How to do postgrad and have a life

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g2p2pop
Aug 17, 2020 · 6 min read

By Arantxa Blecher (@arantxa.04)

You’ve probably heard this before: having a hobby while pursuing a postgrad degree is good for your mental health, it looks good on your CV and it gets you active, but all you’re thinking is: “ I don’t have time for this, I need to finish this paper or assignment”. I think we’ve all been there but having a hobby is actually important and can really make your life better and will make you feel more accomplished.

Before I start, let me introduce myself. My name is Arantxa Blecher and I’m currently doing a Masters in Zoology. My project is on ground pangolins and monitoring their endocrinology. But when I’m not working in the lab or postgrad office, you can find me at my dance studio or somewhere outside hiking, doing any kind of sport, or taking photographs. I also used to play clarinet in an orchestra and sometimes still play my clarinet or piano. So instead of telling you why hobbies or having a life outside of postgrad is important, I’ll rather give you some tips on how I’ve managed to do both these things and how you can too.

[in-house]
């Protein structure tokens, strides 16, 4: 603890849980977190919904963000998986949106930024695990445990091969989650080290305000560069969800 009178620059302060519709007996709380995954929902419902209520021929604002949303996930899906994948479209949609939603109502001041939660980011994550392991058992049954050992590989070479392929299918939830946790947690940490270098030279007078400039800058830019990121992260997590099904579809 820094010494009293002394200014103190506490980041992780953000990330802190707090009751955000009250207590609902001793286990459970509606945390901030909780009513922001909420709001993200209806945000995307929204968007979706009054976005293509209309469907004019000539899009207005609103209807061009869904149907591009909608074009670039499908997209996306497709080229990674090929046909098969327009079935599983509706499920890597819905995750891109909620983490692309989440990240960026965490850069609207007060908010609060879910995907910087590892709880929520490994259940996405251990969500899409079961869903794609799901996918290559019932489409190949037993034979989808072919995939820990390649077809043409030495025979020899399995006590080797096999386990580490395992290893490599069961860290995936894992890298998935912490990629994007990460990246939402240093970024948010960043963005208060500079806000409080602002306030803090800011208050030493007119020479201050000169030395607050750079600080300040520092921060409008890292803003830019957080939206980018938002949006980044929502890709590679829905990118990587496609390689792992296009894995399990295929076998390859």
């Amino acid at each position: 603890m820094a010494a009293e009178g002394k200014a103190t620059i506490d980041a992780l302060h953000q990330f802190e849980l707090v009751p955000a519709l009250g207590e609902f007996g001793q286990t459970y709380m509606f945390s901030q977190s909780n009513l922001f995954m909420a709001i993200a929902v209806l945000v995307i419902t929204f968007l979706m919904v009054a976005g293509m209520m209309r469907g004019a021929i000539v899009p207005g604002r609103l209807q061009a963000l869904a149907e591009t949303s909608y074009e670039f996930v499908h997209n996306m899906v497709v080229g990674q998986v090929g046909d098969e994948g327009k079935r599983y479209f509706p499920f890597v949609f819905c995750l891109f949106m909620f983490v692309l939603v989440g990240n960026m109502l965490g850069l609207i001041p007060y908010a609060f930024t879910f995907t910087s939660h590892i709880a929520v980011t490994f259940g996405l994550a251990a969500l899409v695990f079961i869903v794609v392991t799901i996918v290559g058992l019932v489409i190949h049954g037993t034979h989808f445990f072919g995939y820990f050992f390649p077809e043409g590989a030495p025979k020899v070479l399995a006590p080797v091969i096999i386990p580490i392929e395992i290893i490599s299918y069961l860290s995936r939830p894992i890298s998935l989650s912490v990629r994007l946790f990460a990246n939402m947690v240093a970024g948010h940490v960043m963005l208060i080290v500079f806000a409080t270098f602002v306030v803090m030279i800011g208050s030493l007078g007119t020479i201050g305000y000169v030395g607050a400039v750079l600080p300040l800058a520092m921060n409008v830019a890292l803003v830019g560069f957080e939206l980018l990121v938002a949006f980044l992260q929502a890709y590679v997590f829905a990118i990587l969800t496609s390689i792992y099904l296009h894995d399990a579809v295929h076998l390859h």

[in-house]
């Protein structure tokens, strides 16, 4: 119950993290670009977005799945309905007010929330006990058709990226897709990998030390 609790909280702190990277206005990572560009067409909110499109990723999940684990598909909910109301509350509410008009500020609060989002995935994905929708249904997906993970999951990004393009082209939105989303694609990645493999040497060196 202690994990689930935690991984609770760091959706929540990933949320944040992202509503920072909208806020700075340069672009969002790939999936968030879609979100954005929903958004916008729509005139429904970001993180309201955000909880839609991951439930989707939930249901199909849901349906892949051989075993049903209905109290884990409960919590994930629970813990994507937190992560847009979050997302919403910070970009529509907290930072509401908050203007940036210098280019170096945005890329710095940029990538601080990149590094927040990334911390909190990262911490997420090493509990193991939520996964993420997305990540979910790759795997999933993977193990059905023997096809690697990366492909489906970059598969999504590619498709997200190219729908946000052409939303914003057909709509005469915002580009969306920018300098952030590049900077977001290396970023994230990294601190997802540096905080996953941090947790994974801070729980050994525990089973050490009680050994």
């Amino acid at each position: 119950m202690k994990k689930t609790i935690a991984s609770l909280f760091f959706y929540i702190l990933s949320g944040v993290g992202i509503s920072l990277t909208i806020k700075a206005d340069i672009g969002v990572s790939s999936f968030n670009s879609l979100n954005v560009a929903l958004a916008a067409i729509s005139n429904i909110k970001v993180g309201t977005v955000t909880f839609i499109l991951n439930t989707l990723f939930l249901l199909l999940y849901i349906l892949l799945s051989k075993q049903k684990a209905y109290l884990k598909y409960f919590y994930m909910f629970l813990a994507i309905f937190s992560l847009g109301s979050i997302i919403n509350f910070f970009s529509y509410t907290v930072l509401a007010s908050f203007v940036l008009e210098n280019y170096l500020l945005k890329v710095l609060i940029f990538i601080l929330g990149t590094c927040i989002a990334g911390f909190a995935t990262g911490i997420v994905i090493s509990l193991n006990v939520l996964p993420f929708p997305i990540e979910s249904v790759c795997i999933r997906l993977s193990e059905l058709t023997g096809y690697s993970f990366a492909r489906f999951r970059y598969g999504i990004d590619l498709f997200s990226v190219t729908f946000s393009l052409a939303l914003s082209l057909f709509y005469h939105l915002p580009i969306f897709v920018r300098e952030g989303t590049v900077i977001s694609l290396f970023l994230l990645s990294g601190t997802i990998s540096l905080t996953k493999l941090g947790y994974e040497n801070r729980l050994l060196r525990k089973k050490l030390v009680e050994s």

Tip 1: Choose something that you enjoy!

When you decide to take precious time away from your degree to do other things, it has to be something you enjoy and something that genuinely makes you happy. For me, dancing is an escape from my life for just a short while and after every class I often find myself smiling and I’m more motivated. It also clears the cobwebs in my head and helps me think clearly again.

Tip 2: Choose something with a set time

If you really struggle to tear yourself away from your work and you find that you can’t seem to properly integrate a hobby into your schedule, choose an activity that has a set time on a particular day. This could be a gym class or sports training session that happens at a certain time, a wine club meeting on Tuesday nights, or maybe an art class Thursday afternoon. I find that not having the choice of when to do something and rather being forced to attend a session helps me stick to it. I know for a fact that I wouldn’t be doing workouts at home out of my own free will because no one is forcing me and no one would be disappointed if I don’t.

Tip 3: Choose something that does not take too long

Let’s face it, we still want to get that degree so choose an activity that won’t take up too much of your time. Yes, that one full Saturday of sports or and a games night is not bad but an art or cooking class that takes 5 hours every week is not going to help you much. It may be fun, but your degree should still be your main focus.

Tip 4: Time management is key